Posted January 13, 2018 16:02:28 As the Federal Government’s Communications and Media Minister Stephen Conroy prepares to unveil his Government’s plan to introduce a new national telecommunications code, one of the key issues he is keen to stress is the need for IT standards to be modernised.
In his first major policy speech on Wednesday, Mr Conroy will argue that the Government is in the midst of a major transformation in telecommunications, and that the Communications and Marketing Standards (CMS) Act, passed in 2016, has failed to protect consumers and the public interest.
“It is an opportunity to create a modern communications framework that has been the subject of sustained public debate and a series of industry-led reforms,” Mr Conry said.
The Minister said the current framework, which has “only been in place for a short period of time”, is not sufficient to address the growing need for greater transparency in the industry and the need to ensure the quality and security of telecommunications services.
He will also outline the Government’s plans to introduce an updated code, including a new telecommunications certification system that will ensure the industry’s communications standards are up to date.
A key issue with the current system, Mr Concroy said, was that it did not give the Government adequate powers to monitor and monitor to the same degree as a regulator or regulator in a jurisdiction.
Under the proposed new system, the Communications Industry Ombudsman will be appointed by the Government to oversee complaints, which will then be referred to the Federal Communications Commission.
But Mr Conries concerns about the current process have been raised by many stakeholders in the telecommunications industry.
Many of the complaints are based on the Government not enforcing its telecommunications regulations.
One of the major concerns is that the new system will require an audit of telecommunications providers to ensure that they are compliant with their own policies, which are still largely ignored by the industry.
“There is a need for the Government and industry to collaborate to ensure telecommunications operators comply with the CMA standards,” Mr Concry said, referring to the National Telecommunications and Information Administration (NTIA).
“We are proposing to change the CAA so that it is more in line with the NTIA’s own standard.”
“CMA has not been doing a good job of protecting consumers and ensuring that the standards they are required to uphold are upheld by the NTIAC.”
However, Mr McNamara, the communications analyst and author of the 2016 CMA reforms, said the new framework would not do anything to address issues that had arisen from the previous system.
Mr McNamara said the Government was “trying to move away from what we call the antiquated system of regulating the telecommunications sector”, with the aim of “getting back to a modern telecommunications framework that delivers a better service for Australians”.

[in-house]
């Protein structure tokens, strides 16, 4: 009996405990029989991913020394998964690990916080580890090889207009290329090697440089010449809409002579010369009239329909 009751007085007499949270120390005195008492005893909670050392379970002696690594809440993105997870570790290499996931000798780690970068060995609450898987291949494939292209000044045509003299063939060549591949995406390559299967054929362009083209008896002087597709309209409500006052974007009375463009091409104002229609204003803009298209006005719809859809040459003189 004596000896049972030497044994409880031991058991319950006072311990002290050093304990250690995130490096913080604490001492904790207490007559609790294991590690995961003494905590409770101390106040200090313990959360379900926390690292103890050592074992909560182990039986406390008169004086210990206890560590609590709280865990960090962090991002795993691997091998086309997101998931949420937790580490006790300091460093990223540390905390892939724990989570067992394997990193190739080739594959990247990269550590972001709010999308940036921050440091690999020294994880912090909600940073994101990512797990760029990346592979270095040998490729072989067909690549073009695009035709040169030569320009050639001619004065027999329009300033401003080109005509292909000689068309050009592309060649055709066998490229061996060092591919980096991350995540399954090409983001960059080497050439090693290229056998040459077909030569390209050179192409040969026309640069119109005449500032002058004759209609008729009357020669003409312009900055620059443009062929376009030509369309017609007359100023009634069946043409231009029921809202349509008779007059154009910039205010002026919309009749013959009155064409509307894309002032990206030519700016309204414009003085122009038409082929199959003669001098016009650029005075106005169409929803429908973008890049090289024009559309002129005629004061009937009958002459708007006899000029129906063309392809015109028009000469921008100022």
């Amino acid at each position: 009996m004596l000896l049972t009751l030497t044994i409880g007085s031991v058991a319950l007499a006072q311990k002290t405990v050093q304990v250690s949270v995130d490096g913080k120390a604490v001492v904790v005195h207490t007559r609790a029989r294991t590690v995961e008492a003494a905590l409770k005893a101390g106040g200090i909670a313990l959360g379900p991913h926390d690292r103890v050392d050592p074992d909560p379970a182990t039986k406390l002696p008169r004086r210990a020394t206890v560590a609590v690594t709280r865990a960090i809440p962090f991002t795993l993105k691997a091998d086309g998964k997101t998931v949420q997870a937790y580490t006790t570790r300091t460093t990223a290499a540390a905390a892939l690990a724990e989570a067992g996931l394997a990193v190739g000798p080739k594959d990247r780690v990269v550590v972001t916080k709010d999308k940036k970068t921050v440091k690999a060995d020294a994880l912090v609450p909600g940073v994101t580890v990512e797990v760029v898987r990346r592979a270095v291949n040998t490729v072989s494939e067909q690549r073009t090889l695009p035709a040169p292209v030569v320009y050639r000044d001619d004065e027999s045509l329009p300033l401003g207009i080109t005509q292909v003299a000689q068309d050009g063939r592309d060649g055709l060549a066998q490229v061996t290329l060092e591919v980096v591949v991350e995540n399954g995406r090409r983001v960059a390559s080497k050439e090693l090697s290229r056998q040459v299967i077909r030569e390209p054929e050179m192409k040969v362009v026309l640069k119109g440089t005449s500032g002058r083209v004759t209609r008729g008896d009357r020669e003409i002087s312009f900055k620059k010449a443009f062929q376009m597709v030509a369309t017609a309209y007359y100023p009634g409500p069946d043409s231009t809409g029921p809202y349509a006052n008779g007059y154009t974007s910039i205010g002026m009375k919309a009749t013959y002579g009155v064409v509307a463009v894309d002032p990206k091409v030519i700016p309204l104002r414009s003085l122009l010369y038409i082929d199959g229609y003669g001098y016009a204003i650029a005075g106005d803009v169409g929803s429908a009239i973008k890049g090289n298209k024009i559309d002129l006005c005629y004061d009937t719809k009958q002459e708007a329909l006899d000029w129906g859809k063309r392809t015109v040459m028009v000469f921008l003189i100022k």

“We will not be moving away from a robust and effective regulatory framework,” he said.
“That has been a legacy of the CBA.
This is a very exciting time in the future of telecommunications, but it needs to be done in a way that is compatible with our current and future needs.”
In the meantime, he said, the Government had a responsibility to ensure “we don’t lose sight of what is important” about telecommunications, such as ensuring consumers can enjoy a secure and reliable communications experience.
“We can’t have a free market without standards and regulations,” he told the ABC.
As a result of the new model being introduced, he argued that consumers should expect a “greater certainty about their communications experience”.
“This is going to be a major issue,” he added.
While Mr McNamaras comments are in line a number of other industry experts, Mr McBride, the president of the Australian Communications Consumer Action Network (ACCAN), said there was no way the new regulatory framework could be applied across all Australian jurisdictions, and would be inconsistent with current standards.
“The CMA and NTIA have failed to adequately meet the needs of consumers,” he noted.
“[It] is a major concern that the regulatory framework is so complex and there is no way for consumers to know what is happening behind the scenes.”
Mr McBride said the CMCAs existing standards are not sufficiently robust to ensure consumers were not being forced to upgrade their telecommunications service.
However he acknowledged the new national standards would be “significant” and would likely include new requirements on operators, including requirements for telcos to be licensed in a number for which there is not currently a regulator.
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